Tom Stoppard's wrenching drama "Leopoldstadt," which I recently saw on Broadway, begins in 1899 at a Christmas party in the Vienna apartment of Hermann Merz, a prosperous and assimilated Jewish businessman, who is married to a Catholic and nominally converted. Merz is convinced that the antisemitism that plagued his forefathers is fading into the past.
There's still plenty of anti-Jewish prejudice around, he acknowledges, but nothing comparable to what prior generations endured. His family socializes with aristocrats, patronizes the arts, worships high culture. "This is the promised land, and not because it's some place on a map where my ancestors came from," he says to his anxious and pessimistic brother-in-law. "We're Austrians now."
The rest of the play, which ends in 1955, chronicles how misplaced this confidence was. Seen in 2022 in New York — my own promised land — it felt like both an elegy and a warning. Jews are thriving in America, and even with the violent resurgence of antisemitism in the Trump era, I've rarely felt personally threatened, perhaps a function of my privilege. Over the past week, though, I'm reminded that well-off Jews in other times and places have also imagined that they'd moved beyond existential danger, and been wrong.
At this point, there is no excuse for being shocked by anything that Donald Trump does, yet I confess to being astonished that the former president dined last week with one of the country's most influential white supremacists, a smirking little fascist named Nick Fuentes. There's nothing new about antisemites in Trump's circle, but they usually try to maintain some plausible deniability, ranting about globalists and George Soros rather than the Jews. Fuentes, by contrast, is overt. "Jews have too much power in our society," he recently wrote on his Telegram channel. "Christians should have all the power, everyone else very little."
Fuentes was brought to Trump's lair by Ye, the rapper formerly known as Kanye West, who was evidently serious when he threatened to go "death con 3" on the Jews last month. (The relationship with West is a bit of a coup for Fuentes, who, openly wishing for conflict between Jews and Black people, has been willing to sublimate his anti-Black racism in the service of his antisemitism.) According to Axios, at one point during the dinner Trump turned to Ye and said of Fuentes: "I really like this guy. He gets me."
Since then, Trump has claimed he didn't know who Fuentes was. I find this unlikely. In September, I wrote a piece about a Trump-endorsed congressional candidate named Joe Kent that mentions Fuentes in the first paragraph. Trump scrawled a note of congratulations on the print version and mailed it to Kent, who sent the image out on his email list. But even if Trump's ignorance was sincere, he still didn't denounce Fuentes after learning his identity.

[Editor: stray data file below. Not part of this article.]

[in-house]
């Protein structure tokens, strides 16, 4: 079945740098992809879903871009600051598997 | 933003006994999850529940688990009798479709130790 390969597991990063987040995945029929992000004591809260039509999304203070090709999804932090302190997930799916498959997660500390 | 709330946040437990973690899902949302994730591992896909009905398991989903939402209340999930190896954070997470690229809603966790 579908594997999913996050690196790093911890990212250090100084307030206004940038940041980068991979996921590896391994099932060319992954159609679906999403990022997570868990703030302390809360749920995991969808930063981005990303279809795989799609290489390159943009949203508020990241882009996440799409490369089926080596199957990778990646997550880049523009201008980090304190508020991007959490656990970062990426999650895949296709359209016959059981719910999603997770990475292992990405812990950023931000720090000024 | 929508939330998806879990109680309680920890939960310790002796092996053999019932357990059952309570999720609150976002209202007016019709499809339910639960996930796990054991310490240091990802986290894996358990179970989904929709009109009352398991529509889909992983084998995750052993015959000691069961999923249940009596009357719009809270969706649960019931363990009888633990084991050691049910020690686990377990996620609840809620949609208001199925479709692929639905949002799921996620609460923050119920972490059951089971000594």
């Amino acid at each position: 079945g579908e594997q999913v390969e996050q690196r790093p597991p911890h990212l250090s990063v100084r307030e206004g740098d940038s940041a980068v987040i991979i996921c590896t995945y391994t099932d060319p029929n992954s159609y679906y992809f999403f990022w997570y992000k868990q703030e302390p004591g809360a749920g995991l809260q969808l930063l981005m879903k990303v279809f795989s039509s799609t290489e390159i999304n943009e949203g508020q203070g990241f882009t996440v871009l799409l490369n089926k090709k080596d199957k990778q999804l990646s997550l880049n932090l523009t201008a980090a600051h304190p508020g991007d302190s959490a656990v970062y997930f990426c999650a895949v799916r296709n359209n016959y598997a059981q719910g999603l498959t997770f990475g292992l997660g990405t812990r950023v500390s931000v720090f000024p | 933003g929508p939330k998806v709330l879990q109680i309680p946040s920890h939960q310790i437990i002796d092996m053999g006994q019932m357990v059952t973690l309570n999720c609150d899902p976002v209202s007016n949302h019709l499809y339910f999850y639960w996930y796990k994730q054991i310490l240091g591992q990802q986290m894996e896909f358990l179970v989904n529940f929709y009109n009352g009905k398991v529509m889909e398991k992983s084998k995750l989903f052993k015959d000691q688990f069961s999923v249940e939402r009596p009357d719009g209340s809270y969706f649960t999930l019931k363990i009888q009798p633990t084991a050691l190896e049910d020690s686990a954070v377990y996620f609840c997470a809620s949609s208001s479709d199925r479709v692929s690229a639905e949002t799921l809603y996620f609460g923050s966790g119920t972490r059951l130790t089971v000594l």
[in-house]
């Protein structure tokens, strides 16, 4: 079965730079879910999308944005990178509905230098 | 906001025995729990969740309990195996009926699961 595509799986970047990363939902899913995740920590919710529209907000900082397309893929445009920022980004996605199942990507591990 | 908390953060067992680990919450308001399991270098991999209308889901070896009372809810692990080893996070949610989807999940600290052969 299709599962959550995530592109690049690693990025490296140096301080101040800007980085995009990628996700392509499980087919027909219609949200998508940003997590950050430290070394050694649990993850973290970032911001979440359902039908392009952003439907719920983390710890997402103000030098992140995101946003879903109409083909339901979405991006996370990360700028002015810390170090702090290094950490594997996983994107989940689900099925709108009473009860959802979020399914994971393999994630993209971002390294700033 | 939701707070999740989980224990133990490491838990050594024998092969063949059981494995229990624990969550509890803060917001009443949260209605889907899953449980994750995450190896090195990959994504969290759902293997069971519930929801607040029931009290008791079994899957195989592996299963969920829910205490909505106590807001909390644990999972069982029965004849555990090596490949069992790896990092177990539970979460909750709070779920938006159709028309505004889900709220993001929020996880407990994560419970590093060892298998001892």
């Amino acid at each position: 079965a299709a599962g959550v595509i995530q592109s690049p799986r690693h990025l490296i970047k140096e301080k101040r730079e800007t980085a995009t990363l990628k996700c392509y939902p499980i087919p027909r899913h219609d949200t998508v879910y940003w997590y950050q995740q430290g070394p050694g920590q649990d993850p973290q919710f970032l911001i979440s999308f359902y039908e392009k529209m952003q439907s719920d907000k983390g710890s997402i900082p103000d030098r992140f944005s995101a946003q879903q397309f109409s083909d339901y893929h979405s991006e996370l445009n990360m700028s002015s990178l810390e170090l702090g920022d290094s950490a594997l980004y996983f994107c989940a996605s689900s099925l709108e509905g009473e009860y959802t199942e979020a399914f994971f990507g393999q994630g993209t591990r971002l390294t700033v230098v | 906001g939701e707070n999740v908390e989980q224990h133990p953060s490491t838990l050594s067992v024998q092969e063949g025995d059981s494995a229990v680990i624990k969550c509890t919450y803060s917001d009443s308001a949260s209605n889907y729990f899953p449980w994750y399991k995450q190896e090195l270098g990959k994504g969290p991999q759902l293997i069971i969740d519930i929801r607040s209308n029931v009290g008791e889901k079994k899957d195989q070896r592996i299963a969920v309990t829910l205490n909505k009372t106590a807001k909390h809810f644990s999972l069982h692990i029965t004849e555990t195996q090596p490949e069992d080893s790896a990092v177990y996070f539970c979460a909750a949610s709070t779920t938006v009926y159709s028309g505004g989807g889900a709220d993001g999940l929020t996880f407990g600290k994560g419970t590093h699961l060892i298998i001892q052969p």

Most Republicans, in turn, spent days declining to criticize Trump, though former Vice President Mike Pence and several senators finally spoke out Monday. There is a good argument that politicians and journalists should avoid responding to every one of the ex-president's provocations. In this case, however, the reluctance to rebuke Trump erodes the already-shaky taboo against antisemitism in Republican politics.
Early this year, the Republican House minority leader, Kevin McCarthy — who could soon become House speaker — castigated Reps. Marjorie Taylor Greene and Paul Gosar for speaking at one of Fuentes' events. McCarthy's refusal to say anything about Fuentes' meeting with the Republican Party's most influential figure suggests that the boundary between the intolerable and the acceptable is shifting.
That's what Trump does: By violating the norms holding together liberal democratic society with impunity, he renders those norms inoperable. If it were just Trump doing this, that would be bad enough. But other narcissistic celebrities are now joining him in reveling in reactionary transgression.
Ye is launching a vanity presidential campaign run by far-right provocateur Milo Yiannopoulos, who recently wrote on Telegram, "We're done putting Jewish interests first." After buying Twitter, Elon Musk enthusiastically welcomed both Trump and Ye back to the platform, and has been tiptoeing up to the edge of antisemitism himself. On Sunday, he tweeted that Alexander Vindman, the Jewish retired Army officer who testified about Trump's attempt to extort Ukraine's president, is both "puppet & puppeteer," echoing an old antisemitic trope about Jews pulling the strings behind world events. On Monday, Musk tweeted an image of the alt-right symbol Pepe the Frog.
For most of my adult life, antisemites — with exceptions such as Pat Buchanan and Mel Gibson — have lacked status in America. The most virulent antisemites tended to hate Jews from below, blaming them for their own failures and disappointments. Now, however, anti-Jewish bigotry, or at least tacit approval of anti-Jewish bigotry, is coming from people with serious power: the leader of a major political party, a famous pop star, and the world's richest man.
Such antisemitism still feels, at least to me, less like an immediate source of terror than an ominous force offstage, just as it was for the comfortable fin-de-siècle Austrian Jews in Stoppard's play. Maybe this time, for the first time, it won't get worse.